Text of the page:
The Power of Co-operatives

Tapping the Power of Co-operatives: Lessons from Eswatini

The Technical Assistance Partnership (TAP) initiative implemented by Alinea International and funded by Global Affairs Canada is working in collaboration with co-operatives and community development researcher Fiona Duguid and the Government of Eswatini’s Ministry of Commerce, Industry and Trade and the Ministry of Agriculture to strengthen the agriculture cooperative and the small-medium enterprise sectors of the country through the cooperative model. 

 Fiona generously shares her experiences in this blog and highlights cooperative events she attended, offering a unique and insightful perspective into her incredible work in Eswatini. Drawing from her expertise and unyielding dedication, she unveils the power of the cooperative model.

By Fiona Duguid

Recently, I had the incredible opportunity to assist the government of Eswatini’s Ministry of Commerce, Industry, and Trade, along with the Ministry of Agriculture, in strengthening the country’s agriculture cooperative and small-medium enterprise sectors through the cooperative model.

After my work in Eswatini, I was invited to speak at various cooperative events in Canada, where I shared insights and experiences from my time in Eswatini.

Firstly, I spoke at the Canadian Association for the Study of Co-operation (CASC) annual conference, which took place at York University, Toronto, from May 29-31. This conference brought together a keen group of academics, researchers, educators, and practitioners involved in co-operatives and co-operation. During my presentation, “Opportunities and Strengthening the Cooperative Sector in Eswatini,” I discussed the TAP-EDM program and the collaborative efforts with the Eswatini Co-operative Development Department. We explored the possibilities for the co-operative sector to contribute to the growth of the local and domestic economy, generate employment, and provide goods and services to communities, focusing on empowering youth (under 35 years old) and women.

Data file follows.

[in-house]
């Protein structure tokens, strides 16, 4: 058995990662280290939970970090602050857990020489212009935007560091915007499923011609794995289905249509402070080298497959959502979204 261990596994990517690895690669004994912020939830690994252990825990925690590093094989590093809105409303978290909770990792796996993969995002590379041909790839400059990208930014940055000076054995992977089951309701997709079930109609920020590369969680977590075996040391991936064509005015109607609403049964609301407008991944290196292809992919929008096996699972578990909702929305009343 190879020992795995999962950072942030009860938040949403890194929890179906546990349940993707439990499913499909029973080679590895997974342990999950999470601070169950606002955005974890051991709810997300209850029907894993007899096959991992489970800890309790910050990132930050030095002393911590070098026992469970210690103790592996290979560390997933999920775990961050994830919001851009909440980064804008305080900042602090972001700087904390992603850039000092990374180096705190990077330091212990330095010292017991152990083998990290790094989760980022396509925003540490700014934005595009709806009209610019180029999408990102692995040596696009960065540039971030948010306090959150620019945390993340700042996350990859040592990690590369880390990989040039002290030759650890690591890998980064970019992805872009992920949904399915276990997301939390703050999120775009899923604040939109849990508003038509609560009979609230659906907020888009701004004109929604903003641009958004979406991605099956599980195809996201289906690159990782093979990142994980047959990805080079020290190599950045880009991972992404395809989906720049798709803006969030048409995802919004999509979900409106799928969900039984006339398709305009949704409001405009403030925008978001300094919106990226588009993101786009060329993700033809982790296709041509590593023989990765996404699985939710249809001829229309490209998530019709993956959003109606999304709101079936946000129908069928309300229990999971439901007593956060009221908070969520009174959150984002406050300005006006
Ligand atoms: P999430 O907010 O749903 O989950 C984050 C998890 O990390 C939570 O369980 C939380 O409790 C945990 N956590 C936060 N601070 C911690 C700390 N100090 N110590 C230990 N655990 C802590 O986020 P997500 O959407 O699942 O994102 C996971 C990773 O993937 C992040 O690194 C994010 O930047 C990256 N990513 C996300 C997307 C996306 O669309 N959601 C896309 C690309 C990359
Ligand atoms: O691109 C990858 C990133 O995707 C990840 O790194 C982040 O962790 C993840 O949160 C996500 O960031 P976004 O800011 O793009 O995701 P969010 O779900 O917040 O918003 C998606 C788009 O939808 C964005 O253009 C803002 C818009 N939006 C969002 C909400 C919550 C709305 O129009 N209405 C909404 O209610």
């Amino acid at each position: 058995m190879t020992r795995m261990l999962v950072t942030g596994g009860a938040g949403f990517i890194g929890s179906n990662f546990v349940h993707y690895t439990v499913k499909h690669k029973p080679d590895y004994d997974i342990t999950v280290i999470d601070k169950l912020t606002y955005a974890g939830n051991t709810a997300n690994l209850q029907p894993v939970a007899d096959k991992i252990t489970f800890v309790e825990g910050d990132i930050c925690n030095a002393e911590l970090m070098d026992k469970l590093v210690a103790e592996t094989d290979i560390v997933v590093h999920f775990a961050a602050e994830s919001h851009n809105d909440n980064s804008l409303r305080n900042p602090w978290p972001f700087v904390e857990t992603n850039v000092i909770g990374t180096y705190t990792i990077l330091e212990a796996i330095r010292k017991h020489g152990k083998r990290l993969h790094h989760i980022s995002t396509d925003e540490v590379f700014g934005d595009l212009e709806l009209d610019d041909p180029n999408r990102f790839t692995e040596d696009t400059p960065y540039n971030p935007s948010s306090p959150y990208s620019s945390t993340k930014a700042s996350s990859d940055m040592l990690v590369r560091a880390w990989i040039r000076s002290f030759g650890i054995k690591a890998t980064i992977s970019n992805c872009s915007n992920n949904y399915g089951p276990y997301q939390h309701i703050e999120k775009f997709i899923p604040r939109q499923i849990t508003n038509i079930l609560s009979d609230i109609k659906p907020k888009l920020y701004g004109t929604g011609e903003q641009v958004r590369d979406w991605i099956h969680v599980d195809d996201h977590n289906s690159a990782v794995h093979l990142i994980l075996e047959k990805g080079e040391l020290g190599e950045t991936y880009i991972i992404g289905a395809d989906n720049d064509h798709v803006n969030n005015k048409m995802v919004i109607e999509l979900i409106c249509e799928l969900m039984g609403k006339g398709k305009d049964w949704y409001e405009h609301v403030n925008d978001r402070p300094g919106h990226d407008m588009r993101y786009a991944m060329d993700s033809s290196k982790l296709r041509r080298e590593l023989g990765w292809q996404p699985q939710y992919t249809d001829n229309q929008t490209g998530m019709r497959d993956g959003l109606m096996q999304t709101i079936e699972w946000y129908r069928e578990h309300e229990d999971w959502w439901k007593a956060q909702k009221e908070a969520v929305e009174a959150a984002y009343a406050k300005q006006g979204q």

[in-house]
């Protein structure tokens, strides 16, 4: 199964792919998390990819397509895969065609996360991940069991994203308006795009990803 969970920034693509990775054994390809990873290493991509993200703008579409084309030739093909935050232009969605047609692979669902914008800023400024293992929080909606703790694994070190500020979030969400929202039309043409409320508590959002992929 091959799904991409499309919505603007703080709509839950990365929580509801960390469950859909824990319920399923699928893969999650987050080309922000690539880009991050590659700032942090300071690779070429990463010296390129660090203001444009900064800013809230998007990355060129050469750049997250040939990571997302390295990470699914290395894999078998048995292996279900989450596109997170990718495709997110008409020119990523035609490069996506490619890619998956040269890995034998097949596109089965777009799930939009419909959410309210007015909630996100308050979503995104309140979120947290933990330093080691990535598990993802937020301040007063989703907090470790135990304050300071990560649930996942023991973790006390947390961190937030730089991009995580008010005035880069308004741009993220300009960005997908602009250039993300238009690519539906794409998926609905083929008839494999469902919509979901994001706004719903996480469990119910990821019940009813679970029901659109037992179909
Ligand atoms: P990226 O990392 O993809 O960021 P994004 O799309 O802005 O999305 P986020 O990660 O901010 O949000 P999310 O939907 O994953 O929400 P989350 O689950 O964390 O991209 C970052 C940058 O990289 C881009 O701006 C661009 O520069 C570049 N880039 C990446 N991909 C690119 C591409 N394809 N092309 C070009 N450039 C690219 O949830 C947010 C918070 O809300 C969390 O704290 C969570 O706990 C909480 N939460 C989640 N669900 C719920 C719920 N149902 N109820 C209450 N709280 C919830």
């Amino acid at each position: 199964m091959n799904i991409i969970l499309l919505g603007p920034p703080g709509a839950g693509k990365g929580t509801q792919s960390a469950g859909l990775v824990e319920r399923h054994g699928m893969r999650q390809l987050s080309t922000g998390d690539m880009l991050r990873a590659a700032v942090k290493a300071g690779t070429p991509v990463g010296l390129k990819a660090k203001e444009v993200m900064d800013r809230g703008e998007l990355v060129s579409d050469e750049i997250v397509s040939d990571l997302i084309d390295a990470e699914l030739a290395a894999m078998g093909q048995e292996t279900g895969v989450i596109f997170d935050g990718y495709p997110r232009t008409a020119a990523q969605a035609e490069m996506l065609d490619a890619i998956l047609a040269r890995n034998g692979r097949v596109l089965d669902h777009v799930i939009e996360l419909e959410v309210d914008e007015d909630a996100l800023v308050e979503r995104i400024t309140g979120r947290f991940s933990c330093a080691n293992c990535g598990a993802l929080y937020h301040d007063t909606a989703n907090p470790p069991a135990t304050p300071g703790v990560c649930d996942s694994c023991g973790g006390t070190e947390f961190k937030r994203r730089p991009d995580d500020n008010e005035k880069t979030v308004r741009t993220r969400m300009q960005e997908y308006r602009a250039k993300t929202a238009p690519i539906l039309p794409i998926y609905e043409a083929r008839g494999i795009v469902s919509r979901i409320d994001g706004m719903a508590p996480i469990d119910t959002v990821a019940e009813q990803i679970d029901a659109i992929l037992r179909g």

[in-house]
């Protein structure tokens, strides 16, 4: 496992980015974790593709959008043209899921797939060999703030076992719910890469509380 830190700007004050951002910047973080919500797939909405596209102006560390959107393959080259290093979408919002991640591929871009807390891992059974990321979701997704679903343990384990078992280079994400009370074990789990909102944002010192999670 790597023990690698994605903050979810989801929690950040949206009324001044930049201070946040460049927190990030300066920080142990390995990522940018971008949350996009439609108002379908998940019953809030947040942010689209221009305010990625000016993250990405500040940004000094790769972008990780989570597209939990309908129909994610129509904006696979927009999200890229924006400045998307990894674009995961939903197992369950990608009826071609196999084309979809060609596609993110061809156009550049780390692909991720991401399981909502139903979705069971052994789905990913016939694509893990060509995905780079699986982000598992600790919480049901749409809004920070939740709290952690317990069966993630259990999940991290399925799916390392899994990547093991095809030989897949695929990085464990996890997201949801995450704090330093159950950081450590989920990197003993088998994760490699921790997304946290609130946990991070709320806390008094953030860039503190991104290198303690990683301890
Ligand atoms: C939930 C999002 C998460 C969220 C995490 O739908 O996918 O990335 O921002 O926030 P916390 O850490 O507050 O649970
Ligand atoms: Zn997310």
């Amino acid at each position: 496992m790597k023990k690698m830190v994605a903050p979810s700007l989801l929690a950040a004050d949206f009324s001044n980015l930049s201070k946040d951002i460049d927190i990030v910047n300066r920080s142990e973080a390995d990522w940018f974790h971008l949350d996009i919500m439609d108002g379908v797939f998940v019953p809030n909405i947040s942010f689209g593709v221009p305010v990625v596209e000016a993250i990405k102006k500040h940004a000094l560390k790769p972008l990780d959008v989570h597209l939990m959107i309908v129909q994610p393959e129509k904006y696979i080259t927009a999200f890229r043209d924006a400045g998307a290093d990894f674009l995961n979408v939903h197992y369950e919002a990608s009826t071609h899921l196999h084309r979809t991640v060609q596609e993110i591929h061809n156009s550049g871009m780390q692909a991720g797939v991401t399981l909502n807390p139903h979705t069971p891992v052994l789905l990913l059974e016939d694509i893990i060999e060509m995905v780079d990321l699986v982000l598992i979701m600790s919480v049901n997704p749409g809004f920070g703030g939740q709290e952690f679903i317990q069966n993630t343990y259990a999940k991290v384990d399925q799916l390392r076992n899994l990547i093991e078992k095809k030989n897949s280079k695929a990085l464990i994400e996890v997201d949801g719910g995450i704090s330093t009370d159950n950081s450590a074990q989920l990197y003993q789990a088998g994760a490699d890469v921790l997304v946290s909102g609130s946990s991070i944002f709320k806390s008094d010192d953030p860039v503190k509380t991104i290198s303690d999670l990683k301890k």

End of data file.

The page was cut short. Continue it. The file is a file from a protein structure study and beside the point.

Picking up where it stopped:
The audience learned about Eswatini, a country not often discussed in Canada, and gained valuable insights into the Eswatini co-operative sector. We also highlighted the shared challenges and opportunities between the Eswatini and Canadian co-operative sectors. It was an excellent platform to showcase the impact of the TAP-EDM program and the potential of co-operatives in both countries.

Next, I participated in the Co-operative and Mutuals Canada (CMC) Congress, which had the theme “Co-ops for the Future” and was held in Ottawa from June 12-14. This event gathered over 200 co-operators and co-op enthusiasts from across Canada. As part of the panel on “Global Co-operative Trends,” moderated by Sanjeev Singh from the Co-operative Development Fund, I joined Robby Tulus, International Cooperative Expert, Karen Miner, International Centre for Co-operative Management, SMU and other experts to explore how co-operatives can contribute to the newly adopted UN resolution promoting the Social and Solidarity Economy (SSE). Drawing from my experience with the TAP-EDM program in Eswatini, I emphasized how co-operatives like Savings and Credit Co-Operative Society (SACCOS) can significantly expand, invest, and nourish the SSE by keeping money local and injecting funds into the local economy.

Another topic discussed during the panel was the pressing issues that the world faces today, such as gender equality and youth unemployment. I highlighted the immense opportunity for the Eswatini co-operative sector to advocate for these issues, as they share many challenges with Canada, including rural out-migration, precarious work, and the need to meet domestic and export demands.

Lastly, we addressed what Canadian co-operatives can learn from global experiences, particularly from the robust support provided by the Eswatini government to its co-operative sector. The presence of over 35 government employees working in the Co-operative Development Department demonstrates the dedication to supporting co-operatives and ensuring their success. This kind of government support has also proven crucial for the mature co-operative sector in Canada.

In conclusion, the speaking engagements at the co-operative events in Canada provided an excellent platform to share the success of the TAP-EDM program in Eswatini and shed light on the potential of co-operatives in both countries. It was a rewarding experience to connect with researchers, practitioners, and enthusiasts who share a passion for co-operation and its positive impact on local economies and communities.

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